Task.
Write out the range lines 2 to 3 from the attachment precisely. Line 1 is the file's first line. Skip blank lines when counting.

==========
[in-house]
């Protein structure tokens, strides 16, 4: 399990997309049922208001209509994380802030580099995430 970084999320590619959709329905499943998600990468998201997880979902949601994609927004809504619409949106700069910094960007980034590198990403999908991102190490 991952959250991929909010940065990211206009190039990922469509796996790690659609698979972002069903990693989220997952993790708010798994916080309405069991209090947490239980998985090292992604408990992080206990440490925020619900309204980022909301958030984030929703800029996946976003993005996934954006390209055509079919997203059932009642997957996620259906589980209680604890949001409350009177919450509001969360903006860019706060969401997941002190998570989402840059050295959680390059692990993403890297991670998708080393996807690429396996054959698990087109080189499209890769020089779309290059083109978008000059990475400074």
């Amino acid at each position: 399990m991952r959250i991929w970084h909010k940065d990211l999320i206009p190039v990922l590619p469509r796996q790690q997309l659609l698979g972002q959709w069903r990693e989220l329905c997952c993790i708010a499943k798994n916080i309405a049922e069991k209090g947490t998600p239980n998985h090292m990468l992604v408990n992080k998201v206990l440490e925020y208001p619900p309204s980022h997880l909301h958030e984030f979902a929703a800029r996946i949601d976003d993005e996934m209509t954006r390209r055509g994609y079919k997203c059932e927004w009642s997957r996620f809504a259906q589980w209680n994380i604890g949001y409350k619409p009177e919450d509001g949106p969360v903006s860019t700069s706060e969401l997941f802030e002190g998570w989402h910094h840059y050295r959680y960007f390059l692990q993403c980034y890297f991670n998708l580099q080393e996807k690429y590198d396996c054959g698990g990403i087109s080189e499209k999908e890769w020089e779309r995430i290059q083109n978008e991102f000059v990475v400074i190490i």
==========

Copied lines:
């Protein structure tokens, strides 16, 4: 399990997309049922208001209509994380802030580099995430 970084999320590619959709329905499943998600990468998201997880979902949601994609927004809504619409949106700069910094960007980034590198990403999908991102190490 991952959250991929909010940065990211206009190039990922469509796996790690659609698979972002069903990693989220997952993790708010798994916080309405069991209090947490239980998985090292992604408990992080206990440490925020619900309204980022909301958030984030929703800029996946976003993005996934954006390209055509079919997203059932009642997957996620259906589980209680604890949001409350009177919450509001969360903006860019706060969401997941002190998570989402840059050295959680390059692990993403890297991670998708080393996807690429396996054959698990087109080189499209890769020089779309290059083109978008000059990475400074």
């Amino acid at each position: 399990m991952r959250i991929w970084h909010k940065d990211l999320i206009p190039v990922l590619p469509r796996q790690q997309l659609l698979g972002q959709w069903r990693e989220l329905c997952c993790i708010a499943k798994n916080i309405a049922e069991k209090g947490t998600p239980n998985h090292m990468l992604v408990n992080k998201v206990l440490e925020y208001p619900p309204s980022h997880l909301h958030e984030f979902a929703a800029r996946i949601d976003d993005e996934m209509t954006r390209r055509g994609y079919k997203c059932e927004w009642s997957r996620f809504a259906q589980w209680n994380i604890g949001y409350k619409p009177e919450d509001g949106p969360v903006s860019t700069s706060e969401l997941f802030e002190g998570w989402h910094h840059y050295r959680y960007f390059l692990q993403c980034y890297f991670n998708l580099q080393e996807k690429y590198d396996c054959g698990g990403i087109s080189e499209k999908e890769w020089e779309r995430i290059q083109n978008e991102f000059v990475v400074i190490i």